January 3, 2013 6:30 pm

Backlash pushes Republicans to seek cuts

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A conservative backlash against Republicans over their deal with Barack Obama to lift taxes has hardened the party leadership’s resolve to demand huge spending cuts as the price for increasing the country’s borrowing limit.

Mitch McConnell, the Republican Senate minority leader, rejecting Mr Obama’s statement that he would not negotiate over the issue, said the debt ceiling debate in coming months was the ideal time to force the administration to cut outlays.

“The President may not want to have a fight about government spending over the next few months, but it’s the fight he is going to have, because it’s a debate the country needs,” Mr McConnell said in an opinion article on Yahoo.

Republican brinkmanship over lifting the debt ceiling bought the US to edge of sovereign default in 2011, prompting a ratings downgrade on the US’s debt.

Tim Geithner, the US Treasury Secretary, announced last week that the US had hit its borrowing limit of $16.4tn but that the Treasury was taking “extraordinary measures” to keep its debts serviced.

The “extraordinary measures” are expected to run out some time in late February, although the exact date depends on the state of the government’s finances.

Congressional approval for lifting the debt ceiling to pay for government expenditures already authorised by Congress had been for decades routine, under Democratic and Republican presidents.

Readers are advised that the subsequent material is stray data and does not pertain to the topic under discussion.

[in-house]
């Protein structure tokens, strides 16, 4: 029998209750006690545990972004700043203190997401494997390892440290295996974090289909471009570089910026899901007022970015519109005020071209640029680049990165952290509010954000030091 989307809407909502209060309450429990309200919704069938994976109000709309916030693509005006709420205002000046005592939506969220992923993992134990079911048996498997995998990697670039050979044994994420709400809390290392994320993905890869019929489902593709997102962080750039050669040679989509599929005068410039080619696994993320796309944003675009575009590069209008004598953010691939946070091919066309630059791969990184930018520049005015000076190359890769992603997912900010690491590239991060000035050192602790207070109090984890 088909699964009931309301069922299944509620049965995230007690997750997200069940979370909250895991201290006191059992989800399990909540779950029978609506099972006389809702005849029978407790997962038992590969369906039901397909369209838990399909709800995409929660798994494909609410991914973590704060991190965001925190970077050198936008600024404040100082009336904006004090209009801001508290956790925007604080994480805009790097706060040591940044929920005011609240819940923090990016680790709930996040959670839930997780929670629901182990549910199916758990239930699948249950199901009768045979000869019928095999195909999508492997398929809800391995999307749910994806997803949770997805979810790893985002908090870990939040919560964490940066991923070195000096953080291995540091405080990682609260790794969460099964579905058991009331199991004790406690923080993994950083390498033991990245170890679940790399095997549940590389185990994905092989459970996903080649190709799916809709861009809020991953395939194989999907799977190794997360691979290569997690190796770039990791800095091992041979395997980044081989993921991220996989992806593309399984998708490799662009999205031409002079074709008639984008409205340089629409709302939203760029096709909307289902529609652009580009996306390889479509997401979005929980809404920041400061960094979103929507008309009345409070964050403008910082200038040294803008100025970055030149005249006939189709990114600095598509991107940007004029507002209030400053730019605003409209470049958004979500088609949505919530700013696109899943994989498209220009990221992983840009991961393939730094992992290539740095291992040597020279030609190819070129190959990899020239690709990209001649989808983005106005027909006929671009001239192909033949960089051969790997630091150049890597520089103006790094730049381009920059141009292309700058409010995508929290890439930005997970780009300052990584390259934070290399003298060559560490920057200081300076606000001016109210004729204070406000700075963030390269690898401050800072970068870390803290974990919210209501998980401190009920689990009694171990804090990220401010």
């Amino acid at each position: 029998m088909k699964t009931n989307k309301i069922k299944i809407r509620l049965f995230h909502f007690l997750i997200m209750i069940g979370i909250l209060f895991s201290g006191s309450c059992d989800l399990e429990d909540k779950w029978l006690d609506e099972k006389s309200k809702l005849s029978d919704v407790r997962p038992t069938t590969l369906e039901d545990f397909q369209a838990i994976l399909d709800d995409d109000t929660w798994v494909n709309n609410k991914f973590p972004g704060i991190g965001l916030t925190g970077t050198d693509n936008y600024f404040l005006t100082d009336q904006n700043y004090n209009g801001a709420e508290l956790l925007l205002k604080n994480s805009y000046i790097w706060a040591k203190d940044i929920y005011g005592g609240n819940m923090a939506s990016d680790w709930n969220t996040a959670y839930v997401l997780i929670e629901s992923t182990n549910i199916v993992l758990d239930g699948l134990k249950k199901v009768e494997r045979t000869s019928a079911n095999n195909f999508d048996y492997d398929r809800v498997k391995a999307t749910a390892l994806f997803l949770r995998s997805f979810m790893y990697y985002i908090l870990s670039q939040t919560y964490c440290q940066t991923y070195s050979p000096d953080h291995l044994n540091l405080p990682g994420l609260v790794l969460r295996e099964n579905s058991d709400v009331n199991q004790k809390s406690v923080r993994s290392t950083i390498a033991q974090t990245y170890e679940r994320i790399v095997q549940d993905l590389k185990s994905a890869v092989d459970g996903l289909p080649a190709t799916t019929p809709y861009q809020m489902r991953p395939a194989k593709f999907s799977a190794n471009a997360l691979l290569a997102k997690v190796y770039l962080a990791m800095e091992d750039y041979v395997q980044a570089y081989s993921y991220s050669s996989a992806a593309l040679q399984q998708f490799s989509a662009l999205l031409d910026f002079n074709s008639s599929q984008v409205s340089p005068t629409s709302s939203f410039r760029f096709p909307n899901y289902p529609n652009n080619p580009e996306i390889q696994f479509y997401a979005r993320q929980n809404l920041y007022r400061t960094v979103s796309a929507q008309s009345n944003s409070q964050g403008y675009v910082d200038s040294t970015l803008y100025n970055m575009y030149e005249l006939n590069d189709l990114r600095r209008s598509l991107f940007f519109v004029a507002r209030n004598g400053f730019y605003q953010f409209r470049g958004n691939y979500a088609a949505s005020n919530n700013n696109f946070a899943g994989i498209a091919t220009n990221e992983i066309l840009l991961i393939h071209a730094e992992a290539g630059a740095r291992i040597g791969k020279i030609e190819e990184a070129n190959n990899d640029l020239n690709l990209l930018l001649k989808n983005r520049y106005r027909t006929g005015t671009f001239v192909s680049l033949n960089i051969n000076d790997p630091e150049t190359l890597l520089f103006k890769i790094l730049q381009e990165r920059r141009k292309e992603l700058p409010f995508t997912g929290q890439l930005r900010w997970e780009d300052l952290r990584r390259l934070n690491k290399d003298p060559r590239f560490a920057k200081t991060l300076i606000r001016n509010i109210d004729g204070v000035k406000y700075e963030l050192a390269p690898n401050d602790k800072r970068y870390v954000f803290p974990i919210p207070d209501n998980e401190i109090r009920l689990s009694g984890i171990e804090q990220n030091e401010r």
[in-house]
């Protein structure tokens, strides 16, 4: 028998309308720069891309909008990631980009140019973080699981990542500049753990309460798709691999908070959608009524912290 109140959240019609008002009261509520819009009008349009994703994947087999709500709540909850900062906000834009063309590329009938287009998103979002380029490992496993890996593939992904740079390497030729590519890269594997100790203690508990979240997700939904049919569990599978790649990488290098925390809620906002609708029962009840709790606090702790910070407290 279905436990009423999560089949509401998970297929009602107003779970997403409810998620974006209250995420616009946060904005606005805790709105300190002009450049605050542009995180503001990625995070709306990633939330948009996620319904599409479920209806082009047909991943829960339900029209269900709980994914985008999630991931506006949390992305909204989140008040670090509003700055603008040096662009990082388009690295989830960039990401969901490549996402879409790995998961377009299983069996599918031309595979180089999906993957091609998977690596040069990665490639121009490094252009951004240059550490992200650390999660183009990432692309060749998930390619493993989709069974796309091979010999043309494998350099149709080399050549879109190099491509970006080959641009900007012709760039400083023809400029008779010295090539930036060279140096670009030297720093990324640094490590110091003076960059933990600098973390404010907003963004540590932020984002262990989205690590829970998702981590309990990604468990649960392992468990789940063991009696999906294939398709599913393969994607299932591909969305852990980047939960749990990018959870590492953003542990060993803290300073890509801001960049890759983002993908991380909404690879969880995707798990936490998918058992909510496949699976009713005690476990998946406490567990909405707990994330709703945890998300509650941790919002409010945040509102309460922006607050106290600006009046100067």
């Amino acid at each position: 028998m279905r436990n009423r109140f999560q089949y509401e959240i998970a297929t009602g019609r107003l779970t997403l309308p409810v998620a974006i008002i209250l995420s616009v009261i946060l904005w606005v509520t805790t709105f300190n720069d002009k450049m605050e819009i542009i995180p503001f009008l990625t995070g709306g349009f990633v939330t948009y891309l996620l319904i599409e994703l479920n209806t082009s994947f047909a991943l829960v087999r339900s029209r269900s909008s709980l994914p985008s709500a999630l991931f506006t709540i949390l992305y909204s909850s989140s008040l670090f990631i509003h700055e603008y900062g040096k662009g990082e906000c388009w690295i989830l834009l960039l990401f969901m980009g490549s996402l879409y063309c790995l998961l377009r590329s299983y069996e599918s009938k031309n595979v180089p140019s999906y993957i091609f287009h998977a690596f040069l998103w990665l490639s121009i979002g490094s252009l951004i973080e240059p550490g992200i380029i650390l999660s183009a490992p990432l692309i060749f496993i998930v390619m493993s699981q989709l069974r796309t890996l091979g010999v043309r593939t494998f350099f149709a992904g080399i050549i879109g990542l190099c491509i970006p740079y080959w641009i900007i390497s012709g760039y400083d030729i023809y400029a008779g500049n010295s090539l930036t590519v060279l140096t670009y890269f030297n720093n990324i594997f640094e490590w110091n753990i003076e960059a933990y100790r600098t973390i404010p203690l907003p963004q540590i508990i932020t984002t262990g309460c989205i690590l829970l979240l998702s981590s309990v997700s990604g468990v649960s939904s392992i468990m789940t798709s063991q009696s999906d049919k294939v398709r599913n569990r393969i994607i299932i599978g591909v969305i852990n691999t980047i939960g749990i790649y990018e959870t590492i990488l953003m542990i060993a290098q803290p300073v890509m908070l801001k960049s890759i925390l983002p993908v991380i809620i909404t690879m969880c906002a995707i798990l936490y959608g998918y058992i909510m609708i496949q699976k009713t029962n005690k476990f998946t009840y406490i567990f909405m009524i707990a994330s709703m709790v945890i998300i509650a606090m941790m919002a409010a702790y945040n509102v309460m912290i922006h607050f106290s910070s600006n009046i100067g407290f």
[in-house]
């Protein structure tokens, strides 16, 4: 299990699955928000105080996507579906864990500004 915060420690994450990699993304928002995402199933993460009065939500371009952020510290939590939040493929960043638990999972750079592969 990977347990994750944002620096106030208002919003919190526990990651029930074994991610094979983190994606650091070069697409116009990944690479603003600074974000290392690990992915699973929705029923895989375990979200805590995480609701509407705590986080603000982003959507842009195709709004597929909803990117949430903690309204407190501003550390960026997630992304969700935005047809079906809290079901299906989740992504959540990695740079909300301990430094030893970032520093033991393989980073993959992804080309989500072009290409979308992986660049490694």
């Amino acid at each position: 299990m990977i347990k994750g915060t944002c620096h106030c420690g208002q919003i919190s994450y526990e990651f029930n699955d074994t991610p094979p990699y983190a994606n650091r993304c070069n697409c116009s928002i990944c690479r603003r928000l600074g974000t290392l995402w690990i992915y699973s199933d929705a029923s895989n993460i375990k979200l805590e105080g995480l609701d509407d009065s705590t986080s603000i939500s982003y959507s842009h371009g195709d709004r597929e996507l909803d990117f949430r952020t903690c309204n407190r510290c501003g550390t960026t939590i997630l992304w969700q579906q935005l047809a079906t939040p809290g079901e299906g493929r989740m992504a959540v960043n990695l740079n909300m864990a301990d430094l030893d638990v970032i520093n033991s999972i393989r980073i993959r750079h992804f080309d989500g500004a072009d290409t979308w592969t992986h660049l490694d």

But the new Republican majority in the House of Representatives since 2010 has taken the requirement for congressional approval to lift the country’s borrowing limit as leverage to force cuts.

“The upcoming debate on the debt limit is the perfect time to have that discussion – we simply cannot increase the nation’s borrowing limit without committing to long overdue reforms to spending programmes that are the very cause of our debt,” said Mr McConnell.

Mr McConnell, who is up for election in 2014, and his Republican colleagues in the Senate, have been stung by criticism on the right for their role in brokering a deal with the White House over the fiscal cliff.

The final deal, negotiated between Mr McConnell and Joe Biden, the vice-president, was passed overwhelmingly in the Senate, marking the first time Republicans in Washington have voted for income tax increases in more than two decades.

One prominent conservative blogger, Erick Erickson, or RedState.com, called the rises, the “Mitch McConnell tax increase”.

Mr Obama, in his original set of demands over the fiscal cliff, wanted Republicans to guarantee lifting the debt ceiling for one to two years but to the disappointment of Democrats, this provision was not in the final deal.

The administration had also wanted to adopt a proposal first advanced by Mr McConnell, which would have curtailed the ability of Congress to refuse to limit the debt ceiling.

But Mr McConnell no longer seems to support this plan and also says that the fiscal cliff agreement is the last time Republicans will support tax increases.

“The moment he [Obama] and virtually every elected Democrat in Washington signed off on the terms of the current arrangement, it was the last word on taxes. That debate is over,” he said.

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The FT’s overview of key American economic data, including GDP, inflation, unemployment, consumer indicators, interest rates and mortgage rates


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